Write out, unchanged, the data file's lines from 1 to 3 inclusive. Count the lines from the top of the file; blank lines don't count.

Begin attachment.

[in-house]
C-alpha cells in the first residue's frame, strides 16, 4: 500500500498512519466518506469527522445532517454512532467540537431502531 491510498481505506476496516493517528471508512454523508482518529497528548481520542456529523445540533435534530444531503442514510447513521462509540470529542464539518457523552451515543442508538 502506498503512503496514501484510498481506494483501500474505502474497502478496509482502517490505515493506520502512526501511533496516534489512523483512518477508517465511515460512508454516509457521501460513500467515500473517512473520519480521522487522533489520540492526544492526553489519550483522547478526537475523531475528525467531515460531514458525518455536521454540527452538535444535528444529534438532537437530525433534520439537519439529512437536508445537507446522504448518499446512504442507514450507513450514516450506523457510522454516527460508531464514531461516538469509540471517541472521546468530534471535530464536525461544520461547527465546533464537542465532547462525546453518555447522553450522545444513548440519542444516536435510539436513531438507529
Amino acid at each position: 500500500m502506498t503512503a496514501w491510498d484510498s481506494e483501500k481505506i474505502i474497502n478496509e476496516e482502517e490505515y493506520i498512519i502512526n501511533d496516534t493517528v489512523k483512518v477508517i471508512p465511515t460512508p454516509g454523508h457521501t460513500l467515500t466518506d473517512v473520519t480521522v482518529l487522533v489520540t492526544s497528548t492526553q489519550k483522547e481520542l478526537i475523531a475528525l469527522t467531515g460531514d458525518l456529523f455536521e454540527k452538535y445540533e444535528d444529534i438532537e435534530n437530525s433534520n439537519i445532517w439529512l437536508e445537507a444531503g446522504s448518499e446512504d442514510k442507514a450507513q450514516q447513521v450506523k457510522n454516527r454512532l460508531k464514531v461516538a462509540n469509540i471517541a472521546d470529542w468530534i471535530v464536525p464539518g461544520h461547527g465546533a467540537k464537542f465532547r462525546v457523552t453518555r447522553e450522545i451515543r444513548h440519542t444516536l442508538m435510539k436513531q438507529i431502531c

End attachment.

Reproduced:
[in-house]
C-alpha cells in the first residue's frame, strides 16, 4: 500500500498512519466518506469527522445532517454512532467540537431502531 491510498481505506476496516493517528471508512454523508482518529497528548481520542456529523445540533435534530444531503442514510447513521462509540470529542464539518457523552451515543442508538 502506498503512503496514501484510498481506494483501500474505502474497502478496509482502517490505515493506520502512526501511533496516534489512523483512518477508517465511515460512508454516509457521501460513500467515500473517512473520519480521522487522533489520540492526544492526553489519550483522547478526537475523531475528525467531515460531514458525518455536521454540527452538535444535528444529534438532537437530525433534520439537519439529512437536508445537507446522504448518499446512504442507514450507513450514516450506523457510522454516527460508531464514531461516538469509540471517541472521546468530534471535530464536525461544520461547527465546533464537542465532547462525546453518555447522553450522545444513548440519542444516536435510539436513531438507529
Amino acid at each position: 500500500m502506498t503512503a496514501w491510498d484510498s481506494e483501500k481505506i474505502i474497502n478496509e476496516e482502517e490505515y493506520i498512519i502512526n501511533d496516534t493517528v489512523k483512518v477508517i471508512p465511515t460512508p454516509g454523508h457521501t460513500l467515500t466518506d473517512v473520519t480521522v482518529l487522533v489520540t492526544s497528548t492526553q489519550k483522547e481520542l478526537i475523531a475528525l469527522t467531515g460531514d458525518l456529523f455536521e454540527k452538535y445540533e444535528d444529534i438532537e435534530n437530525s433534520n439537519i445532517w439529512l437536508e445537507a444531503g446522504s448518499e446512504d442514510k442507514a450507513q450514516q447513521v450506523k457510522n454516527r454512532l460508531k464514531v461516538a462509540n469509540i471517541a472521546d470529542w468530534i471535530v464536525p464539518g461544520h461547527g465546533a467540537k464537542f465532547r462525546v457523552t453518555r447522553e450522545i451515543r444513548h440519542t444516536l442508538m435510539k436513531q438507529i431502531c